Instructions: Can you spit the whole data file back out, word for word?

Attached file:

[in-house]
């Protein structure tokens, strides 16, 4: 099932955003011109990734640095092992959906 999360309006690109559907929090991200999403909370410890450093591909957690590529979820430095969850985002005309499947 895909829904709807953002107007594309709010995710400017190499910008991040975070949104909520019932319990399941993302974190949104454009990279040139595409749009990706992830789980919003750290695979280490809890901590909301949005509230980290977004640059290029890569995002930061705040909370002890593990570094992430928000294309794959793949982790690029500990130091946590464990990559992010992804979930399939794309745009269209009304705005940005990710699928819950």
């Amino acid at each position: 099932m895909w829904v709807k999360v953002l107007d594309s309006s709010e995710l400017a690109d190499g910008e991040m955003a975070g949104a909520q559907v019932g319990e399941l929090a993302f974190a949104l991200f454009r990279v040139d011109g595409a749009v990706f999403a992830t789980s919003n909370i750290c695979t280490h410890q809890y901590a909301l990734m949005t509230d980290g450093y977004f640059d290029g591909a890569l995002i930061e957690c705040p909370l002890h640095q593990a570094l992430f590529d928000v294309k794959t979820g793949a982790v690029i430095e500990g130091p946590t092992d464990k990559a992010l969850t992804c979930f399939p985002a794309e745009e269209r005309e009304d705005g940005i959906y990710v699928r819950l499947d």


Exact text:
[in-house]
């Protein structure tokens, strides 16, 4: 099932955003011109990734640095092992959906 999360309006690109559907929090991200999403909370410890450093591909957690590529979820430095969850985002005309499947 895909829904709807953002107007594309709010995710400017190499910008991040975070949104909520019932319990399941993302974190949104454009990279040139595409749009990706992830789980919003750290695979280490809890901590909301949005509230980290977004640059290029890569995002930061705040909370002890593990570094992430928000294309794959793949982790690029500990130091946590464990990559992010992804979930399939794309745009269209009304705005940005990710699928819950």
């Amino acid at each position: 099932m895909w829904v709807k999360v953002l107007d594309s309006s709010e995710l400017a690109d190499g910008e991040m955003a975070g949104a909520q559907v019932g319990e399941l929090a993302f974190a949104l991200f454009r990279v040139d011109g595409a749009v990706f999403a992830t789980s919003n909370i750290c695979t280490h410890q809890y901590a909301l990734m949005t509230d980290g450093y977004f640059d290029g591909a890569l995002i930061e957690c705040p909370l002890h640095q593990a570094l992430f590529d928000v294309k794959t979820g793949a982790v690029i430095e500990g130091p946590t092992d464990k990559a992010l969850t992804c979930f399939p985002a794309e745009e269209r005309e009304d705005g940005i959906y990710v699928r819950l499947d």